High-Flying Test Fees

University Testing

While SAT scores have changed only slightly over the past two decades, one statistic from the college admissions testing process has soared -- fees for taking the exam. In the 1980-81 testing year, the basic registration charge for the SAT was $9.25. A decade later, in 1990-91 it had increased to $16.00. Now, in 1997-98 the price is $22.50. That's a 143 percent increase in 17 years, far greater than the general rate of price inflation, which was 96 percent over the same period.


The basic SAT I fee now brings in more than $40 million for the two million tests administered annually. This is supplemented by extra charges for late registration ($15), test center changes ($15), additional score reports beyond the first four ($6.50 each), telephone score reports ($8), question-and-answer service ($10), and SAT II Subject Test fees.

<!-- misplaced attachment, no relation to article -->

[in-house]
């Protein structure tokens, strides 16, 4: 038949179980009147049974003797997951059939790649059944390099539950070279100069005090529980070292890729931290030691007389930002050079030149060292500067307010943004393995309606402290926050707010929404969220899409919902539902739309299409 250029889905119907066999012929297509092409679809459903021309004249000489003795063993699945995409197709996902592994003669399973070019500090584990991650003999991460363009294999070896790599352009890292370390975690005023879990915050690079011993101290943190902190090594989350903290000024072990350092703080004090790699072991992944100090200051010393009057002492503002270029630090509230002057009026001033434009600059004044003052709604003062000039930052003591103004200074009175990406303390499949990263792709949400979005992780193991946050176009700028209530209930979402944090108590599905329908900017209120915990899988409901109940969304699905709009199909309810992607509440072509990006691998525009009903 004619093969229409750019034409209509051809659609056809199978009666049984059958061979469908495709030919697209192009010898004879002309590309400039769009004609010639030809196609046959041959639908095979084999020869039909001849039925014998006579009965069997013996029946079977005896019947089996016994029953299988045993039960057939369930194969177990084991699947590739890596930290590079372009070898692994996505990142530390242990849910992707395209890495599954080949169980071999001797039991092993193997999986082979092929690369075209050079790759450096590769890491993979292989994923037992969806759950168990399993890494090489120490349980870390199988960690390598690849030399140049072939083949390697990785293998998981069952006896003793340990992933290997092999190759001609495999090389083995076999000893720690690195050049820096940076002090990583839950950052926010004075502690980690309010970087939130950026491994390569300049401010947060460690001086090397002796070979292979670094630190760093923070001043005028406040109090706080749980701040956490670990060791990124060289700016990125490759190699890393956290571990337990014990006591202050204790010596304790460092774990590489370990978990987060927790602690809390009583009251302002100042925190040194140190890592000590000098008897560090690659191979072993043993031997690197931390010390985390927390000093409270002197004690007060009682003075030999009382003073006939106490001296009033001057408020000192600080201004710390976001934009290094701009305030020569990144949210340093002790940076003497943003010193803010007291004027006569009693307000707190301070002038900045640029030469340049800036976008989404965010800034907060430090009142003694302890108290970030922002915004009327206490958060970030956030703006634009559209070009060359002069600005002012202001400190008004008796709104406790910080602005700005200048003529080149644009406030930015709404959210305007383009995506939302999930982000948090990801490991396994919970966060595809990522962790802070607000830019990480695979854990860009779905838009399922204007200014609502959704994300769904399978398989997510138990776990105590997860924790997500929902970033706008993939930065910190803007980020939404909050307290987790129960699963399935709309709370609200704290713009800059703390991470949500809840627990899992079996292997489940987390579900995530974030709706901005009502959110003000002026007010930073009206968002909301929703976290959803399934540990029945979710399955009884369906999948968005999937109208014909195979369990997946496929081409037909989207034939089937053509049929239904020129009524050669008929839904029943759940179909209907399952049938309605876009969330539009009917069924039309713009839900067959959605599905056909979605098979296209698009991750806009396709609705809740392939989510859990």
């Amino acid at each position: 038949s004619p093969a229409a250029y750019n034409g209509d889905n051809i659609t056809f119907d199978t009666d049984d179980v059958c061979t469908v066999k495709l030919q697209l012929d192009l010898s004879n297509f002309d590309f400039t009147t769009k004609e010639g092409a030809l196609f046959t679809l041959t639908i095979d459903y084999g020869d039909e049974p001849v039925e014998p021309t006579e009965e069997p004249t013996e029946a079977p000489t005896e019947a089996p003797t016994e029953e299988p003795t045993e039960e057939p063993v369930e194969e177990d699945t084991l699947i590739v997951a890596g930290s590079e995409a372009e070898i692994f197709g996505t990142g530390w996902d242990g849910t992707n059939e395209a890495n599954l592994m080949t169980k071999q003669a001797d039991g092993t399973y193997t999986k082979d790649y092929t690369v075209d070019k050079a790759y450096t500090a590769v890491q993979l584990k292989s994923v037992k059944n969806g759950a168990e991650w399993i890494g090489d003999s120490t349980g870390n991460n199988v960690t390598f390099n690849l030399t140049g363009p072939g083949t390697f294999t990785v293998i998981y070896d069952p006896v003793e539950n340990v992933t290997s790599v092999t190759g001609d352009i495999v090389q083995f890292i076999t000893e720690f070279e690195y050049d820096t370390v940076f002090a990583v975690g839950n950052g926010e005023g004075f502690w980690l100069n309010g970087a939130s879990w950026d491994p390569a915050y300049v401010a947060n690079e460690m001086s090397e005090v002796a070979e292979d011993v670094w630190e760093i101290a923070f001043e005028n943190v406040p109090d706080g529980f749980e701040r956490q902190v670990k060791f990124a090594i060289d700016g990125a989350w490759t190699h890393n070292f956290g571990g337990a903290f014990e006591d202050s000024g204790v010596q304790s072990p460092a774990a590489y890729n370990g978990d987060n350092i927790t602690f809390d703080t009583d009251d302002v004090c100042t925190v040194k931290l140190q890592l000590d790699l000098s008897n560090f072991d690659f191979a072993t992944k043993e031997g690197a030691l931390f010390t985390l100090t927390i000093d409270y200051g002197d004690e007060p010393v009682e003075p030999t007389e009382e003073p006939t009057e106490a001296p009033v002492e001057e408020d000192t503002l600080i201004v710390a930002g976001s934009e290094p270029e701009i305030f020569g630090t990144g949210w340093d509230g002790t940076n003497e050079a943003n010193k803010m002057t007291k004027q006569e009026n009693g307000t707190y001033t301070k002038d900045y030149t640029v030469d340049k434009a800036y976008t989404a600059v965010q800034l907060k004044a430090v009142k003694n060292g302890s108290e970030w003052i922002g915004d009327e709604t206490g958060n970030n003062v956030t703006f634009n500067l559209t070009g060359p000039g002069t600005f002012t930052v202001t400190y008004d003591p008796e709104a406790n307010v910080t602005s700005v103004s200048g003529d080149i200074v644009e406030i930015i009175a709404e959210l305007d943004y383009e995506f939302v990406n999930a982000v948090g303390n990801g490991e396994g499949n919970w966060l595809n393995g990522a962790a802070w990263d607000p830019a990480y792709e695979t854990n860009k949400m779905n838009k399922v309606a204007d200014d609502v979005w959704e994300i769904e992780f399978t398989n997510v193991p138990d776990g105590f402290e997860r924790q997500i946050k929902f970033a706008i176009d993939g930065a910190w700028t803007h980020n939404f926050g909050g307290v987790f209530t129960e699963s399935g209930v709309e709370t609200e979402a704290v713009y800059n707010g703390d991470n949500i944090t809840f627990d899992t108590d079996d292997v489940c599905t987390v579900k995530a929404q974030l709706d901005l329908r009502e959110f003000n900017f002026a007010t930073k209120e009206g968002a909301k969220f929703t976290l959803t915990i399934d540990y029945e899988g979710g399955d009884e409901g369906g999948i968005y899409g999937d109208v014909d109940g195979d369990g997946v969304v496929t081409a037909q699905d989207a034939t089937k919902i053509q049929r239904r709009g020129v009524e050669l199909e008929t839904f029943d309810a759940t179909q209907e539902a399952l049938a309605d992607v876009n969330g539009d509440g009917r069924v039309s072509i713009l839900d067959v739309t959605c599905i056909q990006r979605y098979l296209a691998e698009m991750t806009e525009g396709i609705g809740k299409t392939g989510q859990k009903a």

The steep fee increases enable the College Board to afford its own building across the street from Lincoln Center in New York City and the Educational Testing Service to occupy a former horse estate outside Princeton, New Jersey. Because students and their parents, not colleges, pay all these charges there's little incentive for admissions offices to critically analyze whether the tests are worth the price.